[L]et the soft animal of your body love what it loves.
—Mary Oliver, “Wild Geese”
On August 29, 2018, Roger Cooper (@RogerC137) tweeted plaintively:
Could we, without relentlessly criticizing, let people have their pumpkin spice, and avacado toast, and their fandoms, and their D&D, and their too-early-Halloween-decorations, and whatever little harmless things in which they’ve manage to find a tiny shriveled flower of joy?
To date, more than 332,400 people have liked this tweet. I did. I’m in favor of allowing people their “tiny shriveled flower of joy”—what I imagine as small hearth fires that we each build to keep our spirits warm in a cold world.
Surprise: it didn’t take long for the Twitterverse to pile on Mr. Cooper for spelling avocado wrong ( . . . and yes, there’s a second typo). He patiently thanked his critics for “helping me to know that I’ve made a mistake,” declining to point out the irony in his suffering the very type of relentless criticism whose moratorium he’d been pleading for. (His follow-up tweet: “We’re all just trying to survive.”)
Who among us doesn’t know that critique, criticism, and assessment are norms of our culture? I’m not talking about affectionate teasing between friends; I mean withering comments and performative boredom looking for an audience. “Oh, is sportsball happening?” asks one person, knowing their friends are thrilled by the World Series nail-biter. “Ugh. You can’t listen to Christmas music yet,” moans another, as some of us are already weighing when to put out our light-up Christmas llamas. (You read that correctly: I have two. Their names are Biff and Nestor.)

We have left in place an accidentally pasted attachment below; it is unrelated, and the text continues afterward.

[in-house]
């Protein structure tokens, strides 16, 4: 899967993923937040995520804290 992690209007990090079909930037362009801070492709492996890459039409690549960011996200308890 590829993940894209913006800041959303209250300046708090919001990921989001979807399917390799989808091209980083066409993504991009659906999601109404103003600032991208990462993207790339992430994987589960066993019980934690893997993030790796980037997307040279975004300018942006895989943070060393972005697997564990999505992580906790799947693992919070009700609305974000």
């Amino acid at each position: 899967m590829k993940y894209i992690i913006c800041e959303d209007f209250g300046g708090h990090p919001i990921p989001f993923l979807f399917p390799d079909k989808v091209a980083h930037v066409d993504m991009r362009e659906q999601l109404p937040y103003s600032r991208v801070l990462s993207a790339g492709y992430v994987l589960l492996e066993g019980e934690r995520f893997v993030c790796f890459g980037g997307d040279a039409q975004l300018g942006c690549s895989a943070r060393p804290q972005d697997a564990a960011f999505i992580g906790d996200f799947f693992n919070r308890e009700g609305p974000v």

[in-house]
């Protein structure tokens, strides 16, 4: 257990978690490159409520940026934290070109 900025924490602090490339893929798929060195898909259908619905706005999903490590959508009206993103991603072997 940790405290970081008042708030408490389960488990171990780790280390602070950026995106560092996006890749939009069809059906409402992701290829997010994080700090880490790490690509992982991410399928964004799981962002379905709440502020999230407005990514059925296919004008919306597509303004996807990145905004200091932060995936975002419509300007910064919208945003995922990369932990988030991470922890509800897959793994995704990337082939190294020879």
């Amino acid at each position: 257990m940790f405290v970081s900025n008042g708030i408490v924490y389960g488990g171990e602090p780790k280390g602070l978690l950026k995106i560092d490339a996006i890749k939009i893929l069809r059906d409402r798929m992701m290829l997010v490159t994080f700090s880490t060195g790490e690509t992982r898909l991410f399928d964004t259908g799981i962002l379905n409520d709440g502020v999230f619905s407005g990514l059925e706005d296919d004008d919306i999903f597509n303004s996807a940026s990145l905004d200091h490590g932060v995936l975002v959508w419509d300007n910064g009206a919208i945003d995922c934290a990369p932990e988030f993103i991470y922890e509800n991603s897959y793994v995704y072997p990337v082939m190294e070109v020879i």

It makes us feel powerful to be in the judge’s seat, I suppose, and some of us are wired to be the outlier, the naysayer. But there are days when the culture of knee-jerk critique makes me sad. I notice lately that I hold my small, harmless pleasures close, lest an online friend spit into the small hearth fire that I’ve tended into a reliable source of warmth.
I’m trying to practice aggressive non-judgment about how you, me, and all of us choose to warm ourselves. Who cares if your harmless pleasure bores or disinterests me? We’re all imperfect, and the world can be such a barbed place. We’re also merciful—or can be. We can be cheerleaders for simple joys (even when we don’t share them) and compassionate about the fact that we’re all just trying to survive.
Love Who Holds Us All, on some days this earthly existence is hard. Thank you for our capacity to be comforted, dazzled, and delighted by harmless pleasures and small joys. Help us keep faith with the eleventh Commandment: Thou shalt not yuck someone else’s yum.
This article first appeared in Braver/Wiser on November 6, 2019.